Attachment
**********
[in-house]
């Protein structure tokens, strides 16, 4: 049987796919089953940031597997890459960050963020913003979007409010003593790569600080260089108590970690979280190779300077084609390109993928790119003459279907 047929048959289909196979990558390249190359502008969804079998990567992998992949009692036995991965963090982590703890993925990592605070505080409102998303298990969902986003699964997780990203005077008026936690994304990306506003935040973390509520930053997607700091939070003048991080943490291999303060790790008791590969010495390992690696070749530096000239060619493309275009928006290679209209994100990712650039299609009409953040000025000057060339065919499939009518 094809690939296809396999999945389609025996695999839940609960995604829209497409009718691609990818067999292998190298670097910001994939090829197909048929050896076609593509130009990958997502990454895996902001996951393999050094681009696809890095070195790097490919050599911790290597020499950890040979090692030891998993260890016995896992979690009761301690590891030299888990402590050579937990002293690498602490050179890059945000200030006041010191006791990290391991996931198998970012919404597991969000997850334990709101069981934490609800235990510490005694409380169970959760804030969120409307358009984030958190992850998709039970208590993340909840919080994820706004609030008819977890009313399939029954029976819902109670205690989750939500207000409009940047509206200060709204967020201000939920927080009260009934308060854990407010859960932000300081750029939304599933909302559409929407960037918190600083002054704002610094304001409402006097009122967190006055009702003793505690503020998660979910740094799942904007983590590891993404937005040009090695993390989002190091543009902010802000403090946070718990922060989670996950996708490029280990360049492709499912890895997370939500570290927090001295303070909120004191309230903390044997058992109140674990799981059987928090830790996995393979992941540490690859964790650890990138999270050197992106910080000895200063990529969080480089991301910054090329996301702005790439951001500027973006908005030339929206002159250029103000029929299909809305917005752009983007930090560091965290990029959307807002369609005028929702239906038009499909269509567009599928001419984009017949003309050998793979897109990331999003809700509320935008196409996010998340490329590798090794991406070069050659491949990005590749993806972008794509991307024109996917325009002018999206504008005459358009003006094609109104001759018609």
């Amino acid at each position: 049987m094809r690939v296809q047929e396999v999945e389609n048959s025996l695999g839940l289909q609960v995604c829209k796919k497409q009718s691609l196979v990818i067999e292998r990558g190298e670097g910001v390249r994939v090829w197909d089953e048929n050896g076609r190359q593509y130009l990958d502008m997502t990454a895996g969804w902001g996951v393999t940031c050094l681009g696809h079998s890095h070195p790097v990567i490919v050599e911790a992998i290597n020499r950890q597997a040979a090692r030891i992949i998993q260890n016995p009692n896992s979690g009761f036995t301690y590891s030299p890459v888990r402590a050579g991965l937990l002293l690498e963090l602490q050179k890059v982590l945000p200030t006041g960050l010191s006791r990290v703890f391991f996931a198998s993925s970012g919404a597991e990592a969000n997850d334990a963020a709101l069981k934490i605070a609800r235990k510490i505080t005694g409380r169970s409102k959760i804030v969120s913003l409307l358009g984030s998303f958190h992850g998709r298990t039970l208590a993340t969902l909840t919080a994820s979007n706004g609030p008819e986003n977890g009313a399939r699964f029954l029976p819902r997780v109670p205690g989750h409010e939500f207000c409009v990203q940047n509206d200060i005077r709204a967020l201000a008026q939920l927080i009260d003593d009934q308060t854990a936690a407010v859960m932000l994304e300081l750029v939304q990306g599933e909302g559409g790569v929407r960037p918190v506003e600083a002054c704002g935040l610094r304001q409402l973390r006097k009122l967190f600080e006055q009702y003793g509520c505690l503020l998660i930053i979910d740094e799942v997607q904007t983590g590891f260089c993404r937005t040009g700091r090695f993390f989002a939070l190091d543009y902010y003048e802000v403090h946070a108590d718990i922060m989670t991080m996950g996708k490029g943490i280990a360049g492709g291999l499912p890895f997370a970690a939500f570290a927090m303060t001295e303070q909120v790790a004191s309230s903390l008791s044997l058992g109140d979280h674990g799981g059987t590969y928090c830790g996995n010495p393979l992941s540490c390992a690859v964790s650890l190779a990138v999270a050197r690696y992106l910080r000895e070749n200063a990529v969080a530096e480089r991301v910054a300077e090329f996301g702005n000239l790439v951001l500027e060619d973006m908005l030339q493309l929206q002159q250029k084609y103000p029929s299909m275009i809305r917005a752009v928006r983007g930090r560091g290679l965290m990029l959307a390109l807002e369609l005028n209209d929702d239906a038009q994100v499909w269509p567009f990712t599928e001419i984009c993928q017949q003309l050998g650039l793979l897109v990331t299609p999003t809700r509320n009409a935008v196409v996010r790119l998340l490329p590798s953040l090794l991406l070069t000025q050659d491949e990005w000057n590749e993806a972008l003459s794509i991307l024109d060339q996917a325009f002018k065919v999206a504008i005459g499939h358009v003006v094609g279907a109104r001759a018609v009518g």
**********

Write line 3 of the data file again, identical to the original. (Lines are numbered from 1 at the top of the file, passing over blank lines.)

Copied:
């Amino acid at each position: 049987m094809r690939v296809q047929e396999v999945e389609n048959s025996l695999g839940l289909q609960v995604c829209k796919k497409q009718s691609l196979v990818i067999e292998r990558g190298e670097g910001v390249r994939v090829w197909d089953e048929n050896g076609r190359q593509y130009l990958d502008m997502t990454a895996g969804w902001g996951v393999t940031c050094l681009g696809h079998s890095h070195p790097v990567i490919v050599e911790a992998i290597n020499r950890q597997a040979a090692r030891i992949i998993q260890n016995p009692n896992s979690g009761f036995t301690y590891s030299p890459v888990r402590a050579g991965l937990l002293l690498e963090l602490q050179k890059v982590l945000p200030t006041g960050l010191s006791r990290v703890f391991f996931a198998s993925s970012g919404a597991e990592a969000n997850d334990a963020a709101l069981k934490i605070a609800r235990k510490i505080t005694g409380r169970s409102k959760i804030v969120s913003l409307l358009g984030s998303f958190h992850g998709r298990t039970l208590a993340t969902l909840t919080a994820s979007n706004g609030p008819e986003n977890g009313a399939r699964f029954l029976p819902r997780v109670p205690g989750h409010e939500f207000c409009v990203q940047n509206d200060i005077r709204a967020l201000a008026q939920l927080i009260d003593d009934q308060t854990a936690a407010v859960m932000l994304e300081l750029v939304q990306g599933e909302g559409g790569v929407r960037p918190v506003e600083a002054c704002g935040l610094r304001q409402l973390r006097k009122l967190f600080e006055q009702y003793g509520c505690l503020l998660i930053i979910d740094e799942v997607q904007t983590g590891f260089c993404r937005t040009g700091r090695f993390f989002a939070l190091d543009y902010y003048e802000v403090h946070a108590d718990i922060m989670t991080m996950g996708k490029g943490i280990a360049g492709g291999l499912p890895f997370a970690a939500f570290a927090m303060t001295e303070q909120v790790a004191s309230s903390l008791s044997l058992g109140d979280h674990g799981g059987t590969y928090c830790g996995n010495p393979l992941s540490c390992a690859v964790s650890l190779a990138v999270a050197r690696y992106l910080r000895e070749n200063a990529v969080a530096e480089r991301v910054a300077e090329f996301g702005n000239l790439v951001l500027e060619d973006m908005l030339q493309l929206q002159q250029k084609y103000p029929s299909m275009i809305r917005a752009v928006r983007g930090r560091g290679l965290m990029l959307a390109l807002e369609l005028n209209d929702d239906a038009q994100v499909w269509p567009f990712t599928e001419i984009c993928q017949q003309l050998g650039l793979l897109v990331t299609p999003t809700r509320n009409a935008v196409v996010r790119l998340l490329p590798s953040l090794l991406l070069t000025q050659d491949e990005w000057n590749e993806a972008l003459s794509i991307l024109d060339q996917a325009f002018k065919v999206a504008i005459g499939h358009v003006v094609g279907a109104r001759a018609v009518g």